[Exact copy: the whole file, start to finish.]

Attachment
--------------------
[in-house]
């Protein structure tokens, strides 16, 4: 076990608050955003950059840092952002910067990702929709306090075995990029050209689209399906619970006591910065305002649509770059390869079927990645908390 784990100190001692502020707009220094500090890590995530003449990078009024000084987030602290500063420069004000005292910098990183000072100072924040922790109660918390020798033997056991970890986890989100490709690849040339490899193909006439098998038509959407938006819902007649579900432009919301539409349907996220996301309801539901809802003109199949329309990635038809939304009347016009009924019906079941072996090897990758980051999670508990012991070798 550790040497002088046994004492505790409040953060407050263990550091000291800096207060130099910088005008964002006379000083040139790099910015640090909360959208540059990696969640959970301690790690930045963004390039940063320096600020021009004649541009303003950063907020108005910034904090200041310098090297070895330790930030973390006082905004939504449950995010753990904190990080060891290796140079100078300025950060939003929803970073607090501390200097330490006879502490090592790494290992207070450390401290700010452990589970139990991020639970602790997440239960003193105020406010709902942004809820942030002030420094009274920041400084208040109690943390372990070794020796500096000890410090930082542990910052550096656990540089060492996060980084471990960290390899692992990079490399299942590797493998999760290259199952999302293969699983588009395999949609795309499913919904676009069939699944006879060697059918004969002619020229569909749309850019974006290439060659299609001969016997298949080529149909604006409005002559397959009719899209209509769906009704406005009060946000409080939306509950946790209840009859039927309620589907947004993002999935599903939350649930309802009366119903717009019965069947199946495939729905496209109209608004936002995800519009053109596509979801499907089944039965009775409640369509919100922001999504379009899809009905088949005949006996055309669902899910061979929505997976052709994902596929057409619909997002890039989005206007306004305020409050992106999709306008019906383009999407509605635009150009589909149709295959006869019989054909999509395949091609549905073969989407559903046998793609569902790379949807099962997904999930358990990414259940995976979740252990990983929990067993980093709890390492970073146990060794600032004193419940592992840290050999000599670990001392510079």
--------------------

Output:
[in-house]
């Protein structure tokens, strides 16, 4: 076990608050955003950059840092952002910067990702929709306090075995990029050209689209399906619970006591910065305002649509770059390869079927990645908390 784990100190001692502020707009220094500090890590995530003449990078009024000084987030602290500063420069004000005292910098990183000072100072924040922790109660918390020798033997056991970890986890989100490709690849040339490899193909006439098998038509959407938006819902007649579900432009919301539409349907996220996301309801539901809802003109199949329309990635038809939304009347016009009924019906079941072996090897990758980051999670508990012991070798 550790040497002088046994004492505790409040953060407050263990550091000291800096207060130099910088005008964002006379000083040139790099910015640090909360959208540059990696969640959970301690790690930045963004390039940063320096600020021009004649541009303003950063907020108005910034904090200041310098090297070895330790930030973390006082905004939504449950995010753990904190990080060891290796140079100078300025950060939003929803970073607090501390200097330490006879502490090592790494290992207070450390401290700010452990589970139990991020639970602790997440239960003193105020406010709902942004809820942030002030420094009274920041400084208040109690943390372990070794020796500096000890410090930082542990910052550096656990540089060492996060980084471990960290390899692992990079490399299942590797493998999760290259199952999302293969699983588009395999949609795309499913919904676009069939699944006879060697059918004969002619020229569909749309850019974006290439060659299609001969016997298949080529149909604006409005002559397959009719899209209509769906009704406005009060946000409080939306509950946790209840009859039927309620589907947004993002999935599903939350649930309802009366119903717009019965069947199946495939729905496209109209608004936002995800519009053109596509979801499907089944039965009775409640369509919100922001999504379009899809009905088949005949006996055309669902899910061979929505997976052709994902596929057409619909997002890039989005206007306004305020409050992106999709306008019906383009999407509605635009150009589909149709295959006869019989054909999509395949091609549905073969989407559903046998793609569902790379949807099962997904999930358990990414259940995976979740252990990983929990067993980093709890390492970073146990060794600032004193419940592992840290050999000599670990001392510079």